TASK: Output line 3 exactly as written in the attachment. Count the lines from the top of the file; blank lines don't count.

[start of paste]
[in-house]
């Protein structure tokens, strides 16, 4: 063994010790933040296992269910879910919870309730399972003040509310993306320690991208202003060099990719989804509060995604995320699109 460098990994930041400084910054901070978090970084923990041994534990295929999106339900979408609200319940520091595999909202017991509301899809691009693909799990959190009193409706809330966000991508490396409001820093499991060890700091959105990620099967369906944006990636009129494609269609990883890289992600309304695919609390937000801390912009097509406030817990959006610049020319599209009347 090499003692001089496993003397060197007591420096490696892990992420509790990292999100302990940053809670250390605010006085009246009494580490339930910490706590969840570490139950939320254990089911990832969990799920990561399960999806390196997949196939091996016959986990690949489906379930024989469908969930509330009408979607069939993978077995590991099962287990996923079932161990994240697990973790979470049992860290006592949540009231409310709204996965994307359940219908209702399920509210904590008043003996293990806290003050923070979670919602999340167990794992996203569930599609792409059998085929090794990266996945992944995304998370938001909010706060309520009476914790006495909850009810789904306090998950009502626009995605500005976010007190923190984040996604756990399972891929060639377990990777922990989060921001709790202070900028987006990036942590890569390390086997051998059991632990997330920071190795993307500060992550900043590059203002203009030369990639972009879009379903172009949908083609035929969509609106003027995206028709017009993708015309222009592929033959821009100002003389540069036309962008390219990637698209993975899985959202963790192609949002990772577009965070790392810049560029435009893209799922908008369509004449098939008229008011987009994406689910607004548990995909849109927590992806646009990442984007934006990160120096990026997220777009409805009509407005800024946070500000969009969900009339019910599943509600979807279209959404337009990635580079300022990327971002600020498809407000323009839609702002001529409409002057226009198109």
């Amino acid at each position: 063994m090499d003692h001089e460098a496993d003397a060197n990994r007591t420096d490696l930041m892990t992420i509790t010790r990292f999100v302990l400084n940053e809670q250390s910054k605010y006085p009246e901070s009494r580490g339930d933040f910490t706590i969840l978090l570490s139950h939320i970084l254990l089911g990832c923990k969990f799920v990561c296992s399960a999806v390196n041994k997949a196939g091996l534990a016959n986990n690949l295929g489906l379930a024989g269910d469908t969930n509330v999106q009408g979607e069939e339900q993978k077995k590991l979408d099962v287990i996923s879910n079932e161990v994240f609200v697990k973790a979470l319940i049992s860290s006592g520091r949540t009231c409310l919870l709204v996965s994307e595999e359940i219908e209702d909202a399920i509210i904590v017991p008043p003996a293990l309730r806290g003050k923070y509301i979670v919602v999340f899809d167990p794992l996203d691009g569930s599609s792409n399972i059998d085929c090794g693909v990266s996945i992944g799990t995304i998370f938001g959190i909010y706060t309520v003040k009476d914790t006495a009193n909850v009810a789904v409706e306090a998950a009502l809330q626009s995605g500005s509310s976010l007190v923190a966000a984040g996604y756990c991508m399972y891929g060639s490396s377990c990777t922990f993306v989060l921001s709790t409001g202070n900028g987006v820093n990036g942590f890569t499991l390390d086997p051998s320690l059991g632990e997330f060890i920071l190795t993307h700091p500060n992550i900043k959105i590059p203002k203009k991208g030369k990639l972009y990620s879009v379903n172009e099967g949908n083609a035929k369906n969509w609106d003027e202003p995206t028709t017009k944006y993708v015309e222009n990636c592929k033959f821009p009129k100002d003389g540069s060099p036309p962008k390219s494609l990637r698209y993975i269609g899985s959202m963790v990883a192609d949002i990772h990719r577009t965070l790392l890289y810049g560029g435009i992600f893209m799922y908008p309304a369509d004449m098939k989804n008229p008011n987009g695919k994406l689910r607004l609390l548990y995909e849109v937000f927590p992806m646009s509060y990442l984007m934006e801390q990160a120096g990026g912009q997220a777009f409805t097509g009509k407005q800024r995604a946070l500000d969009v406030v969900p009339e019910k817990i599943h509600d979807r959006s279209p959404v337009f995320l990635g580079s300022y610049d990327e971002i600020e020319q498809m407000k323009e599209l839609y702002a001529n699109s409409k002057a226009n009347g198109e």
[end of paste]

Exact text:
């Amino acid at each position: 063994m090499d003692h001089e460098a496993d003397a060197n990994r007591t420096d490696l930041m892990t992420i509790t010790r990292f999100v302990l400084n940053e809670q250390s910054k605010y006085p009246e901070s009494r580490g339930d933040f910490t706590i969840l978090l570490s139950h939320i970084l254990l089911g990832c923990k969990f799920v990561c296992s399960a999806v390196n041994k997949a196939g091996l534990a016959n986990n690949l295929g489906l379930a024989g269910d469908t969930n509330v999106q009408g979607e069939e339900q993978k077995k590991l979408d099962v287990i996923s879910n079932e161990v994240f609200v697990k973790a979470l319940i049992s860290s006592g520091r949540t009231c409310l919870l709204v996965s994307e595999e359940i219908e209702d909202a399920i509210i904590v017991p008043p003996a293990l309730r806290g003050k923070y509301i979670v919602v999340f899809d167990p794992l996203d691009g569930s599609s792409n399972i059998d085929c090794g693909v990266s996945i992944g799990t995304i998370f938001g959190i909010y706060t309520v003040k009476d914790t006495a009193n909850v009810a789904v409706e306090a998950a009502l809330q626009s995605g500005s509310s976010l007190v923190a966000a984040g996604y756990c991508m399972y891929g060639s490396s377990c990777t922990f993306v989060l921001s709790t409001g202070n900028g987006v820093n990036g942590f890569t499991l390390d086997p051998s320690l059991g632990e997330f060890i920071l190795t993307h700091p500060n992550i900043k959105i590059p203002k203009k991208g030369k990639l972009y990620s879009v379903n172009e099967g949908n083609a035929k369906n969509w609106d003027e202003p995206t028709t017009k944006y993708v015309e222009n990636c592929k033959f821009p009129k100002d003389g540069s060099p036309p962008k390219s494609l990637r698209y993975i269609g899985s959202m963790v990883a192609d949002i990772h990719r577009t965070l790392l890289y810049g560029g435009i992600f893209m799922y908008p309304a369509d004449m098939k989804n008229p008011n987009g695919k994406l689910r607004l609390l548990y995909e849109v937000f927590p992806m646009s509060y990442l984007m934006e801390q990160a120096g990026g912009q997220a777009f409805t097509g009509k407005q800024r995604a946070l500000d969009v406030v969900p009339e019910k817990i599943h509600d979807r959006s279209p959404v337009f995320l990635g580079s300022y610049d990327e971002i600020e020319q498809m407000k323009e599209l839609y702002a001529n699109s409409k002057a226009n009347g198109e």